• When setting service designs and standards… 52% say that the critical expectations of clients impact how they define/deliver service – but only 33% specifically identify client expectations through research
  • When directing service delivery… 67% say they discuss client needs/expectations in team meetings – but partner or team performance is only published internally in 21% of firms
  • When communicating with clients… 65% say professional staff can consistently deliver what is offered – however in only 34% of cases do marketing and HR work together to define training on client service delivery
  • And in respect of CRM programme management, 64% clearly identify who is responsible for external relationships on the system – however only 38% of firms have set key success metrics of CRM programmes.

It is also really noticeable, that many firms may not get optimal payback from their efforts. While they exhibit good practice in some areas, they haven’t worked on reducing the other risks that clients can be dissatisfied. So, for example, while client feedback may be gained, it may not be consistently tracked, action plans for employees set, or metrics governing the effectiveness of CRM systems established.

If your firm looks like this, its worth reviewing how you can ‘join the dots’ more effectively.

Can marketers learn from different sectors?

The survey also reveals a wide disparity between the various efforts that firms are making. Examples of this are given in the graphic above.

A key element of reducing the risk of client dissatisfaction is to ensure that the firm is effectively and accurately setting client expectations.This is not only through website and leaflet communications but the actions of partners, business developers and front line staff.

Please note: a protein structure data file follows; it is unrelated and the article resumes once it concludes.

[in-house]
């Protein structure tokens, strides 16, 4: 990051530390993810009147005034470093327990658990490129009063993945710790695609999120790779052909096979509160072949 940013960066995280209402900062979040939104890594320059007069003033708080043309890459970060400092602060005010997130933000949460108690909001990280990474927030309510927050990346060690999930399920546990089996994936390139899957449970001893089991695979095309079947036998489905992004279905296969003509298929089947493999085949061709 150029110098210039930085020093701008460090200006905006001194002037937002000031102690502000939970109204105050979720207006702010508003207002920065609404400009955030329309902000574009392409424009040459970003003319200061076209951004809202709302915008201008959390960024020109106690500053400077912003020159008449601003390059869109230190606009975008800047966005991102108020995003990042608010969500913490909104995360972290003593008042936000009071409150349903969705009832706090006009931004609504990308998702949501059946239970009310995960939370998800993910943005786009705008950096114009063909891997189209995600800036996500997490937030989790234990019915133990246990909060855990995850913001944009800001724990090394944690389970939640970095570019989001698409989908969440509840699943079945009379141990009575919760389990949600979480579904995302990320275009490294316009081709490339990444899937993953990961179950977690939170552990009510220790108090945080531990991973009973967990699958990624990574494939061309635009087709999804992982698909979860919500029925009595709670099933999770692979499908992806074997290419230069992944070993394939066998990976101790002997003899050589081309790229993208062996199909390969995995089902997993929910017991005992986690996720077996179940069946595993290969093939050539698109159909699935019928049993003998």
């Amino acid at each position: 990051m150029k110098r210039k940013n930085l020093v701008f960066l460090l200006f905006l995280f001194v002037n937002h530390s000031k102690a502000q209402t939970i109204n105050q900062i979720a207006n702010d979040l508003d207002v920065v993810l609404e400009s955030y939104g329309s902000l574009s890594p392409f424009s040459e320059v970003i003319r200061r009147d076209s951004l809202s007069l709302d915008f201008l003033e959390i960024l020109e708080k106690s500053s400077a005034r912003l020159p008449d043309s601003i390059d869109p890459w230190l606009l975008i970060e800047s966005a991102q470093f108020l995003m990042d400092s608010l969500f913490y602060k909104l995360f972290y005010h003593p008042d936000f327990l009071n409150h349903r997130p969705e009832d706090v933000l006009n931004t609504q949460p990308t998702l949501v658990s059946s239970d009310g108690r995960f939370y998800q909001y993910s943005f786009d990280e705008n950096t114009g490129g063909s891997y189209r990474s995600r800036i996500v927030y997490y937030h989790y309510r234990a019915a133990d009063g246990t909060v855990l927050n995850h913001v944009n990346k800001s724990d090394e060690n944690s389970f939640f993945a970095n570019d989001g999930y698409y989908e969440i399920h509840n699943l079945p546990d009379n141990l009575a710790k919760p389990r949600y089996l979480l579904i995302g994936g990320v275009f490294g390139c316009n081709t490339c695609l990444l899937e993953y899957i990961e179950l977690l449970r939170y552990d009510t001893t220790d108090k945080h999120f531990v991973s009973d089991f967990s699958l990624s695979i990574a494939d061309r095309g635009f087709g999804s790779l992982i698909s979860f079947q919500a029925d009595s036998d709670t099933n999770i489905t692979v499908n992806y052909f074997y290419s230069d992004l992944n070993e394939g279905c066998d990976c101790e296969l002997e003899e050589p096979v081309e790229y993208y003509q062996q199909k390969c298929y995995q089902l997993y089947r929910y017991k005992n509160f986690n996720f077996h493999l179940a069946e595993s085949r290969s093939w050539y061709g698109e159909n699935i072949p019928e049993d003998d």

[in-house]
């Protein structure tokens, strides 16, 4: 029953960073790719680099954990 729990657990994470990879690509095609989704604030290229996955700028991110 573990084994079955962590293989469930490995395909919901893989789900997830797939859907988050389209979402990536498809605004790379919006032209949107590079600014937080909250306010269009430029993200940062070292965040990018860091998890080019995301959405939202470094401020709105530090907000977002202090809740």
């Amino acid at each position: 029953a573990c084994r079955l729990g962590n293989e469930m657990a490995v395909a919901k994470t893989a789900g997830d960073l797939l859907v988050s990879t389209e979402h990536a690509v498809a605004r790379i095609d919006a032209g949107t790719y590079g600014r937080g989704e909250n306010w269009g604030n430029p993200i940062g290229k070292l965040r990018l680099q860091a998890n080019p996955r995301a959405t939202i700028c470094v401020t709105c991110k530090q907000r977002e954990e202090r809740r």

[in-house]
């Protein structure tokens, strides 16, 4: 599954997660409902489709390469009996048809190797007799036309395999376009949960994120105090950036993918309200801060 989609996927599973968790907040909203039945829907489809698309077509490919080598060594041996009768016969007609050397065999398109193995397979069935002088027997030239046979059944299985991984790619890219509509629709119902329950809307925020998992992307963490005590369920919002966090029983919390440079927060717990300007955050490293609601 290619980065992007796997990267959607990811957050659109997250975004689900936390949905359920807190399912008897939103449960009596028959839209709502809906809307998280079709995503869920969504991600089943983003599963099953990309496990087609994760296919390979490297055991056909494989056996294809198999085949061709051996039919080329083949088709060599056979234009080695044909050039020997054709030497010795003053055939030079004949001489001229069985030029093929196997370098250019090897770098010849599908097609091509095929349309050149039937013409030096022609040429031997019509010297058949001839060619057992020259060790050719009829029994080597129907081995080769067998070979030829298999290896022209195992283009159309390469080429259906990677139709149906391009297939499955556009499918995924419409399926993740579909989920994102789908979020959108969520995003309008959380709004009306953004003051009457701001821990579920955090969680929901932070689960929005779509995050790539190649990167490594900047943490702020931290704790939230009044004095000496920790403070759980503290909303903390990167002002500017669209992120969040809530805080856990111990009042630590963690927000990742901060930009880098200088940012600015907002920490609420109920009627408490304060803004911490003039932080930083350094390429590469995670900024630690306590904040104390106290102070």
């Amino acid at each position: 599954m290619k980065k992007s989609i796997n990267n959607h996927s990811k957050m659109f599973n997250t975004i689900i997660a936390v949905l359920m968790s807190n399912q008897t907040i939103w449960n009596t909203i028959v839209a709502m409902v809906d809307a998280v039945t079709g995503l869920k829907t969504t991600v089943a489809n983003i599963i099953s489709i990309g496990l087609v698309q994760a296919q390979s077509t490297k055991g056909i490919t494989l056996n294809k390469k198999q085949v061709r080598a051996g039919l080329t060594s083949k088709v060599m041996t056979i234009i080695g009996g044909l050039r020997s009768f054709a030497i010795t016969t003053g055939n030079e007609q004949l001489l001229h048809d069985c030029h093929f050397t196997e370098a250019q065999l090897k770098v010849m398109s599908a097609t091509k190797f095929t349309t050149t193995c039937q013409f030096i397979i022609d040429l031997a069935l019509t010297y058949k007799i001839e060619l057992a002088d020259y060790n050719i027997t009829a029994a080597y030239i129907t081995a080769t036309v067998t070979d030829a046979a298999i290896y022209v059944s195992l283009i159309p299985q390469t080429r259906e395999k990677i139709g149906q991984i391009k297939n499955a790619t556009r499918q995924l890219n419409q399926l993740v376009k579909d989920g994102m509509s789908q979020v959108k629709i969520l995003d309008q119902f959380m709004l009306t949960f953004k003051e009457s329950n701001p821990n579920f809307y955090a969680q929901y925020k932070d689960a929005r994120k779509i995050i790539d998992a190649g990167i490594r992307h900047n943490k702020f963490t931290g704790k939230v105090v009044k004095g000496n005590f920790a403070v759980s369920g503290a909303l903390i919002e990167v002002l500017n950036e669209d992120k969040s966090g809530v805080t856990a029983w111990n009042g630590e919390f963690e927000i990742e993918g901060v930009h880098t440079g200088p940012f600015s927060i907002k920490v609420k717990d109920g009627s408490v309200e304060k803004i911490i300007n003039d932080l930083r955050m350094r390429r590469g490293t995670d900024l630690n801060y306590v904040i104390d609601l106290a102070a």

To what extent do firms do this successfully? As can be seen, there are striking differences between some professional services sectors.

On the graph, a score of ‘1’ means that a firm consistently effectively undertakes the relevant activity, or meets the criteria. Other scores are:
2 = does this to a large extent
3 = does this to some extent
4 = does not do this.

Six criteria (D1-D6) were used and included, for example, whether a firm’s partners and staff consistently communicate in a way which is consistent with the firm’s positioning and brand, and whether the firm is clear about what it expects from clients. As can be seen, on average accountancy firms perform most of the criteria to a large extent. But for law and property firms, the extent to which these activities take place is much lower.

Readiness for crm systems – and ability to gain benefits

It is interesting that many firms attempt to secure benefits from CRM without a clear vision – or indeed without setting metrics to measure progress or define success. If this is true for your firm, it is worth seriously reconsidering.

As the graph to the bottom left shows, it also seems that accountancy firms are more effective than law firms, at pro-actively managing and setting accountability for results around CRM programmes, and managing the performance of supporting technology.There are wide gaps in performance in four of the nine criteria here.

How does your firm perform?

Marketers should ask themselves how well their firm performs on these factors. If competitors are ahead on a range of them, given the increased demands of today’s market environment, the time to take action is now.

If you’d like more information, or to benchmark your firm against your peers, the Thriving Company can provide you with a comparison of your firm’s capability and efforts, either against the overall results from the survey or a more specific peer group. Contact Robin on +44 7940 886677 for more details.

Robin Dicks of The Thriving Company Limited. Contact: 07940 886677 and